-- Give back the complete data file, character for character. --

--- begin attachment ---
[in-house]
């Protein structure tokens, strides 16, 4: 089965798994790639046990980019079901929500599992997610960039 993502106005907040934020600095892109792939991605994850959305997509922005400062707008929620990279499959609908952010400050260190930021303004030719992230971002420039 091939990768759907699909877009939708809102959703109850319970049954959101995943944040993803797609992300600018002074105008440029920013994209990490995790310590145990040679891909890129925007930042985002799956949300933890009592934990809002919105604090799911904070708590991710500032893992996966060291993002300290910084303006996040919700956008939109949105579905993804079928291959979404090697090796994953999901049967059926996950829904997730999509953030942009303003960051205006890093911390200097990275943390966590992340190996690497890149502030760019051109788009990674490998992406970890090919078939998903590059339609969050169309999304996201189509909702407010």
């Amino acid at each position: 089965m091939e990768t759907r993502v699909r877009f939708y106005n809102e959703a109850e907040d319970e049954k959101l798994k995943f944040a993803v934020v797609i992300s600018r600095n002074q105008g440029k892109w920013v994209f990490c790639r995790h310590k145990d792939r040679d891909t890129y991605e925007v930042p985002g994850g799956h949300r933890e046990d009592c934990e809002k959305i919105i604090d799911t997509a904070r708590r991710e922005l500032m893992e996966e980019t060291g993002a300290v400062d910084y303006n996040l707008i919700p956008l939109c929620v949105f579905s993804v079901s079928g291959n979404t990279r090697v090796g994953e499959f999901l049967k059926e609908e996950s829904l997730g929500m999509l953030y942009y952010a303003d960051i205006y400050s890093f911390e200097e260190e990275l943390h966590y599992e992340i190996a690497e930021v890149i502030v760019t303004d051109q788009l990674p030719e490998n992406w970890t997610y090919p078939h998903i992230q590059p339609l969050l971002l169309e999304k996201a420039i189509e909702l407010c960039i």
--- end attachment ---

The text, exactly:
[in-house]
């Protein structure tokens, strides 16, 4: 089965798994790639046990980019079901929500599992997610960039 993502106005907040934020600095892109792939991605994850959305997509922005400062707008929620990279499959609908952010400050260190930021303004030719992230971002420039 091939990768759907699909877009939708809102959703109850319970049954959101995943944040993803797609992300600018002074105008440029920013994209990490995790310590145990040679891909890129925007930042985002799956949300933890009592934990809002919105604090799911904070708590991710500032893992996966060291993002300290910084303006996040919700956008939109949105579905993804079928291959979404090697090796994953999901049967059926996950829904997730999509953030942009303003960051205006890093911390200097990275943390966590992340190996690497890149502030760019051109788009990674490998992406970890090919078939998903590059339609969050169309999304996201189509909702407010």
């Amino acid at each position: 089965m091939e990768t759907r993502v699909r877009f939708y106005n809102e959703a109850e907040d319970e049954k959101l798994k995943f944040a993803v934020v797609i992300s600018r600095n002074q105008g440029k892109w920013v994209f990490c790639r995790h310590k145990d792939r040679d891909t890129y991605e925007v930042p985002g994850g799956h949300r933890e046990d009592c934990e809002k959305i919105i604090d799911t997509a904070r708590r991710e922005l500032m893992e996966e980019t060291g993002a300290v400062d910084y303006n996040l707008i919700p956008l939109c929620v949105f579905s993804v079901s079928g291959n979404t990279r090697v090796g994953e499959f999901l049967k059926e609908e996950s829904l997730g929500m999509l953030y942009y952010a303003d960051i205006y400050s890093f911390e200097e260190e990275l943390h966590y599992e992340i190996a690497e930021v890149i502030v760019t303004d051109q788009l990674p030719e490998n992406w970890t997610y090919p078939h998903i992230q590059p339609l969050l971002l169309e999304k996201a420039i189509e909702l407010c960039i």